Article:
The German city’s government this week approved plans for a five-year freeze of rents, after recent years have seen the costs for tenants jump significantly.
Germany’s finance minister Olaf Scholz has been quoted as offering his support for the scheme, to ensure that the city does not “end up like London”.
But brokers have dismissed the idea that a rent freeze in our own capital would actually help tenants or prospective first-time buyers.
Unfair to investors
James Mole, managing director of London Belgravia Wealth Management, said that such a scheme could lead to “significant and unknown” knock-on effects, warning that the last thing the country needs is instability within the property sector at the moment.
He continued: “I can’t help but feel that it wouldn’t be fair on those who have put all of their retirement savings into buy-to-let, who would be then told they would not able to increase the rent in line with inflation.
“There are two sides to every coin and I don’t think it’s fair to punish one demographic to give to another on a whim.”
A shortage of good rental properties
David Sheppard, managing director Perception Finance, said that a similar rent freeze in London would create a “dangerous situation”, with landlords selling up, putting downward pressure on house prices, but also leading to a shortage of good rental properties.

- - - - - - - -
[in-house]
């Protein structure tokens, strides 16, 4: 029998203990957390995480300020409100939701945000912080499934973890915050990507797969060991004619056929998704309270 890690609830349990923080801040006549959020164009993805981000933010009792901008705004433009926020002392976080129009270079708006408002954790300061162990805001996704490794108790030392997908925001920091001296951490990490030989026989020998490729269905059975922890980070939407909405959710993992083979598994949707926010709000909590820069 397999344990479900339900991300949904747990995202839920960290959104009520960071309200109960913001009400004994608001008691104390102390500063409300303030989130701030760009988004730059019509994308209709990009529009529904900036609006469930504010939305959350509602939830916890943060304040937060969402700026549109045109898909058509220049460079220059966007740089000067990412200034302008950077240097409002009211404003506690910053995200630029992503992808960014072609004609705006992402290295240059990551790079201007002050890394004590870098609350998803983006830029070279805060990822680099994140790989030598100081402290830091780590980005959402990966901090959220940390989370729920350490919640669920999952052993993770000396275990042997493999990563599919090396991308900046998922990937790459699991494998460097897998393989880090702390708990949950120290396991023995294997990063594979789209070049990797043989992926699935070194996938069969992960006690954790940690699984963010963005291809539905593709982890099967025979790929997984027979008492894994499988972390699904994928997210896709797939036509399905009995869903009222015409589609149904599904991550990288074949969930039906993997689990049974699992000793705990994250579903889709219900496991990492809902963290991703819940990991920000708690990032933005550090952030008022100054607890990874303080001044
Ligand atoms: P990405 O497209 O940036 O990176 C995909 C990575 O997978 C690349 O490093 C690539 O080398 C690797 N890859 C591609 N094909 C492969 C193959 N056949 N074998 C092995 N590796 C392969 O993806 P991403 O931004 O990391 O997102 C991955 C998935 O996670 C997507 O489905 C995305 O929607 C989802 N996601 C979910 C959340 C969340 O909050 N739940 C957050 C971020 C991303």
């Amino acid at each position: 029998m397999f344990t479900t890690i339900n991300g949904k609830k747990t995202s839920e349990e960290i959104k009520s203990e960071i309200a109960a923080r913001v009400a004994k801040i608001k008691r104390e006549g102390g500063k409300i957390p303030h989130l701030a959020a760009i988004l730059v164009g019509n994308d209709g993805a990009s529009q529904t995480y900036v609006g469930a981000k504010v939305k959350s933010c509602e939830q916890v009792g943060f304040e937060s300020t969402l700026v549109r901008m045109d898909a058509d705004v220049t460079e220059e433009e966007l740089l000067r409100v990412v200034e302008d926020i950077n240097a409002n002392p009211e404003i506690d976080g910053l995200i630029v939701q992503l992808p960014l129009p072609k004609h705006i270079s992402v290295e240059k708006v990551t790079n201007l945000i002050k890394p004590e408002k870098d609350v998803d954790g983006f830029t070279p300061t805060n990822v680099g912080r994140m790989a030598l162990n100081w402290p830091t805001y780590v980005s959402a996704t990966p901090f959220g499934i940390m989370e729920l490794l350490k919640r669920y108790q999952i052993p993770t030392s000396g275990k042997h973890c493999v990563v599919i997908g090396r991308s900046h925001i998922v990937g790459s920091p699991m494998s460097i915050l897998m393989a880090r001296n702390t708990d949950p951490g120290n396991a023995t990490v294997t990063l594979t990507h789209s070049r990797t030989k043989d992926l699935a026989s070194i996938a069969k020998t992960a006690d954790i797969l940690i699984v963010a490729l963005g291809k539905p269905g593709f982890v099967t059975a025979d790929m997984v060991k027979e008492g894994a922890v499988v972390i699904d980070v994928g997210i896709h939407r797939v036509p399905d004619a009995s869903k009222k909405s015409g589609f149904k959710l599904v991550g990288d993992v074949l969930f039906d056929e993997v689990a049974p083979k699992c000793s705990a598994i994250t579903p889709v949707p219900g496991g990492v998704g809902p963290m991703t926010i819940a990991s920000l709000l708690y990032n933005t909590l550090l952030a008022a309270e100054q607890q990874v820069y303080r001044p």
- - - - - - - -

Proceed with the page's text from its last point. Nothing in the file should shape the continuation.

He added: “There is the argument that lower house prices could mean more people being able to buy but in some cases I feel it is probable that more people could be able to buy already but do not think they can. I still get people asking now if three times income is the maximum they can get due to that being the norm around 25 years ago.”
Sheppard suggested that there are already options for people who cannot afford to rent a single property, such as a flatshare.
“The market offers many solutions for those in different budgetary situations. At the moment Gumtree has over 12,000 adverts for room share accommodation, for example.”
Leave the market alone
James McGregor, director at Mesa Financial Consultants, argued that the market “should be left alone for negotiations between landlords and tenants”, as too much regulation can cause more harm than good.
He said that if such a freeze was implemented in London it would have a “huge” impact on the mortgage, but added “to be honest the buy-to-let market in London has pretty much died a death anyway ‒ it is clear the government are trying to eradicate smaller landlords”.
Scrap Help to Buy
McGregor argued that a better way to address the capital’s housing issues would be to remove the Help to Buy scheme, as it is propping up “false” house prices.
McGregor added: “If this is scrapped, property prices would have to reduce naturally as people would only be able to buy properties they can afford. Simple supply and demand economics would take effect. I would then make the government set up their own development companies to build properties at cost instead of for profit.”